C API library for Mikrotik RouterOS devices
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This is my implementation of the RouterOS api protocol, described at http://wiki.mikrotik.com/wiki/Manual:API

The other C implementations seemed either over complicated, or too simple.

This example logs into a router and lists all interfaces available on the remote device.

Example code:

	struct ros_result *res;


	res = ros_send_command_wait(sock, "/interface/print", "=stats", ".tag=kake", NULL);
	while (res && res->re) {

		printf("  %20s  %20s  %20s  %20s\n", ros_get(res, "=name"), ros_get(res, "=type"), ros_get(res, "=rx-byte"), ros_get(res, "=tx-byte"));

		res = ros_read_packet(sock);

More examples:

This library is tested and proved working on

  • Linux
  • Mac OSX (llvm/gcc)
  • Apple iPhone IOS (llvm/gcc)
  • Windows XP
  • Windows CE 6.0
  • Windows Mobile 5.0 Pocket PC


Licensed under GNU Lesser General Public License (LGPL)

Library Documentation

NOTE Library function names and parameters are subject to change. (still alpha stage)

Several usage options

Simple blocking library usage

Use the following functions:

  • ros_connect
  • ros_login
  • ros_send_*_wait
  • ros_read_packet
  • ros_get
  • ros_result_free
  • ros_disconnect

More advanced non-blocking usage

Use the following functions:

  • ros_connect
  • ros_login
  • ros_set_type
  • ros_sentence_new
  • ros_sentence_add
  • ros_sentence_free
  • ros_send_*_cb
  • ros_cancel
  • ros_get
  • ros_result_free
  • ros_disconnect
  • ros_runloop_once

Different methods to send commands (sentences)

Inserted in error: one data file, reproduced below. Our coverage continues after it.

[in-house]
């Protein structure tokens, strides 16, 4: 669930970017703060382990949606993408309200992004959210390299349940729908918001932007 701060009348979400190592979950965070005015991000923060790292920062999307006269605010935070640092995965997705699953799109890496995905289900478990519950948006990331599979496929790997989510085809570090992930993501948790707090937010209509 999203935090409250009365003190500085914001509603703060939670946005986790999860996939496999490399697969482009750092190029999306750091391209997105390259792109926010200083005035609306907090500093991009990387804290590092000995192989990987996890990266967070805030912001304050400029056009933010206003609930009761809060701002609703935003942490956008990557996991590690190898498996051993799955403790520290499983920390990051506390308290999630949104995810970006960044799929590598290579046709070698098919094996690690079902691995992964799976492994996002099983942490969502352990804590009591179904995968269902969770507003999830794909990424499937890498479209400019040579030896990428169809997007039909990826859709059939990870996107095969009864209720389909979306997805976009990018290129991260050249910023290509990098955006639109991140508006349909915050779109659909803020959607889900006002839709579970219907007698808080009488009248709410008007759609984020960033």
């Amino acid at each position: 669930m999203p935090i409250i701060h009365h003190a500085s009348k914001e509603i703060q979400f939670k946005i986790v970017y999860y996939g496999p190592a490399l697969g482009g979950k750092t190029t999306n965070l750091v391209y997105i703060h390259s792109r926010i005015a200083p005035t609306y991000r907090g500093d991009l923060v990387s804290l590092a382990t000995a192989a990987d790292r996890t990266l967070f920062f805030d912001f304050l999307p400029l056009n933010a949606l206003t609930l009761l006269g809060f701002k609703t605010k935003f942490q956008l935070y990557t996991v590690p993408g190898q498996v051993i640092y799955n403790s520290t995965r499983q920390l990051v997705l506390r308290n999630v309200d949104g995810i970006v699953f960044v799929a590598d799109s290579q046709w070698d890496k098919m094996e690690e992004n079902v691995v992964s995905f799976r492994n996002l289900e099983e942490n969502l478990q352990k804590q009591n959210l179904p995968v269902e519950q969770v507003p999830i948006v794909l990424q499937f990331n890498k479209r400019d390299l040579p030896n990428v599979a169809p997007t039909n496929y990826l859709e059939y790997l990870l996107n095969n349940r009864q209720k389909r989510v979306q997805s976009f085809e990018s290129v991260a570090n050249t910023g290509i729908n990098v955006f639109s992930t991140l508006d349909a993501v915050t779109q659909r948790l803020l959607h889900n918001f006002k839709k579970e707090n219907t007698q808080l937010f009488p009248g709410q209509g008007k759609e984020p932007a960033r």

You can either use the variable argument way, if you have a fixed amount of words in your sentences, or the sentence building way. (read about words and sentences in the Mikrotik API documentation)

Using variable arguments

  • Sending commands (either)
    • ros_send_command_wait
    • ros_send_command_cb

Using dynamically added words

  • Building sentence
    • ros_sentence_new
    • ros_sentence_add
    • ros_sentence_free
  • Sending commands (either)
    • ros_send_sentence_wait
    • ros_send_sentence_cb

You choose ros_send_wait if you want to use blocking functions, and you choose ros_send_cb functions if you are using non-blocking functions. (remember to set the mode you want with ros_set_type)

Function documentation

struct ros_connection *ros_connect(char *address, int port);

A wrapper around socket() and connect() functions. Returns socket file descriptor handle. Port is usually ROS_PORT (8729).

int ros_disconect(struct ros_connection *connection)

A wrapper around close(). Please use this, in case there will be any automatic cleanup in the future.

int ros_login(struct ros_connection *connection, char *username, char *password);

Before sending any commands, you should log in using ros_login(conn, "user", "password"). The function returns with a true value on success. False on failure.

struct ros_result *ros_send_command_wait(struct ros_connection *connection, char *command, ...)